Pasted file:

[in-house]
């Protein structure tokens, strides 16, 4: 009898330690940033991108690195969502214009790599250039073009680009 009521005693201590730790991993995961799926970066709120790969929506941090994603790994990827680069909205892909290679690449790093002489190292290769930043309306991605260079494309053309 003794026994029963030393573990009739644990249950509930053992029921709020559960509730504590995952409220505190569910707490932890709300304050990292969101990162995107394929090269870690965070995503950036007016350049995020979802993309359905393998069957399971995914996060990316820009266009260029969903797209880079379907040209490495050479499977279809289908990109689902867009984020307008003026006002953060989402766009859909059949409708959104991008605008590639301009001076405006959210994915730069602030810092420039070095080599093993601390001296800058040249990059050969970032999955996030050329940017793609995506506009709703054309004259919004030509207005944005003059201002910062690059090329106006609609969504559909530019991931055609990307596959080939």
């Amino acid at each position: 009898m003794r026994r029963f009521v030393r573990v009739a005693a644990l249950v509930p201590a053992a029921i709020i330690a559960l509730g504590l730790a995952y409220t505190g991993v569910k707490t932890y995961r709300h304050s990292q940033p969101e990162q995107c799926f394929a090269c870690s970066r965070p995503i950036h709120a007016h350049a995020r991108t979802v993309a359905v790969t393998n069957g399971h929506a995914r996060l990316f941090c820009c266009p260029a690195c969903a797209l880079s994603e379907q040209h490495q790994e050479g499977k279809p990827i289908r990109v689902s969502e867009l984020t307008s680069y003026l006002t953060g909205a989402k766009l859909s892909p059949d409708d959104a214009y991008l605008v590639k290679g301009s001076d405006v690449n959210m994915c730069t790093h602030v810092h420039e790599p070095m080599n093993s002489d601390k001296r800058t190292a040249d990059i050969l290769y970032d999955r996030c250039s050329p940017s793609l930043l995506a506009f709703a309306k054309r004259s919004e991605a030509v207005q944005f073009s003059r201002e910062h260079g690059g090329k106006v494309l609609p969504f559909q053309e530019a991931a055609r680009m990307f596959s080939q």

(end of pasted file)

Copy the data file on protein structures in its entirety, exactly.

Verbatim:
[in-house]
């Protein structure tokens, strides 16, 4: 009898330690940033991108690195969502214009790599250039073009680009 009521005693201590730790991993995961799926970066709120790969929506941090994603790994990827680069909205892909290679690449790093002489190292290769930043309306991605260079494309053309 003794026994029963030393573990009739644990249950509930053992029921709020559960509730504590995952409220505190569910707490932890709300304050990292969101990162995107394929090269870690965070995503950036007016350049995020979802993309359905393998069957399971995914996060990316820009266009260029969903797209880079379907040209490495050479499977279809289908990109689902867009984020307008003026006002953060989402766009859909059949409708959104991008605008590639301009001076405006959210994915730069602030810092420039070095080599093993601390001296800058040249990059050969970032999955996030050329940017793609995506506009709703054309004259919004030509207005944005003059201002910062690059090329106006609609969504559909530019991931055609990307596959080939």
């Amino acid at each position: 009898m003794r026994r029963f009521v030393r573990v009739a005693a644990l249950v509930p201590a053992a029921i709020i330690a559960l509730g504590l730790a995952y409220t505190g991993v569910k707490t932890y995961r709300h304050s990292q940033p969101e990162q995107c799926f394929a090269c870690s970066r965070p995503i950036h709120a007016h350049a995020r991108t979802v993309a359905v790969t393998n069957g399971h929506a995914r996060l990316f941090c820009c266009p260029a690195c969903a797209l880079s994603e379907q040209h490495q790994e050479g499977k279809p990827i289908r990109v689902s969502e867009l984020t307008s680069y003026l006002t953060g909205a989402k766009l859909s892909p059949d409708d959104a214009y991008l605008v590639k290679g301009s001076d405006v690449n959210m994915c730069t790093h602030v810092h420039e790599p070095m080599n093993s002489d601390k001296r800058t190292a040249d990059i050969l290769y970032d999955r996030c250039s050329p940017s793609l930043l995506a506009f709703a309306k054309r004259s919004e991605a030509v207005q944005f073009s003059r201002e910062h260079g690059g090329k106006v494309l609609p969504f559909q053309e530019a991931a055609r680009m990307f596959s080939q």